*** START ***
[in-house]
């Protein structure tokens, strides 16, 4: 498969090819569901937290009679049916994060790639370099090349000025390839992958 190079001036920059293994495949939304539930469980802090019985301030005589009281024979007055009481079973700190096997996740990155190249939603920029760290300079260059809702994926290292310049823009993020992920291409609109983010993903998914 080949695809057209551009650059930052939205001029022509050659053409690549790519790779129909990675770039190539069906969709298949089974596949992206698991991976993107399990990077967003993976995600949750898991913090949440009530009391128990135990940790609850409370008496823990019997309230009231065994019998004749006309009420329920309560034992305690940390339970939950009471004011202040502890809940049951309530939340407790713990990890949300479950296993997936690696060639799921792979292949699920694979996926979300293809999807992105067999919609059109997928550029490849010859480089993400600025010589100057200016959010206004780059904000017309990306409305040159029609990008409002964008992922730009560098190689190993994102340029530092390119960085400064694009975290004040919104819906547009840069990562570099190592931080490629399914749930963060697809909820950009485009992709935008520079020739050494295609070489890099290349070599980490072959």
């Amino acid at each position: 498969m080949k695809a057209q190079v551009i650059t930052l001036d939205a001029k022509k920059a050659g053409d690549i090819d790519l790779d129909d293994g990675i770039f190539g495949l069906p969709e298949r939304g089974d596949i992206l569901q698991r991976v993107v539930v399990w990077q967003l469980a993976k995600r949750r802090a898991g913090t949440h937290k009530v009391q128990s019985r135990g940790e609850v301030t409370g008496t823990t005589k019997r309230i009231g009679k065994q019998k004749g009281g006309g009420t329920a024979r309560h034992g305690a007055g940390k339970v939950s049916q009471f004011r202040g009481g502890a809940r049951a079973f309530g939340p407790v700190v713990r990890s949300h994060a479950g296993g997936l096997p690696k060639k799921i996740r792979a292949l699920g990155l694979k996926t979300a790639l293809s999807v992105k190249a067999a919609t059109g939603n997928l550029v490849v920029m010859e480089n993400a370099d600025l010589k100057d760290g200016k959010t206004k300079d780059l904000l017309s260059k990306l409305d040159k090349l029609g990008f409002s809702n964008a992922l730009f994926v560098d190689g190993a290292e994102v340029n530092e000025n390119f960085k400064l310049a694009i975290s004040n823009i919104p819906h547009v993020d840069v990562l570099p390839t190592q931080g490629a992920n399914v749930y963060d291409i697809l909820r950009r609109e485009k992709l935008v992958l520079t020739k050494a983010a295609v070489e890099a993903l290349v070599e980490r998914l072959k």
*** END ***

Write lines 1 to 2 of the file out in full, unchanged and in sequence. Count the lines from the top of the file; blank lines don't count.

[in-house]
């Protein structure tokens, strides 16, 4: 498969090819569901937290009679049916994060790639370099090349000025390839992958 190079001036920059293994495949939304539930469980802090019985301030005589009281024979007055009481079973700190096997996740990155190249939603920029760290300079260059809702994926290292310049823009993020992920291409609109983010993903998914 080949695809057209551009650059930052939205001029022509050659053409690549790519790779129909990675770039190539069906969709298949089974596949992206698991991976993107399990990077967003993976995600949750898991913090949440009530009391128990135990940790609850409370008496823990019997309230009231065994019998004749006309009420329920309560034992305690940390339970939950009471004011202040502890809940049951309530939340407790713990990890949300479950296993997936690696060639799921792979292949699920694979996926979300293809999807992105067999919609059109997928550029490849010859480089993400600025010589100057200016959010206004780059904000017309990306409305040159029609990008409002964008992922730009560098190689190993994102340029530092390119960085400064694009975290004040919104819906547009840069990562570099190592931080490629399914749930963060697809909820950009485009992709935008520079020739050494295609070489890099290349070599980490072959």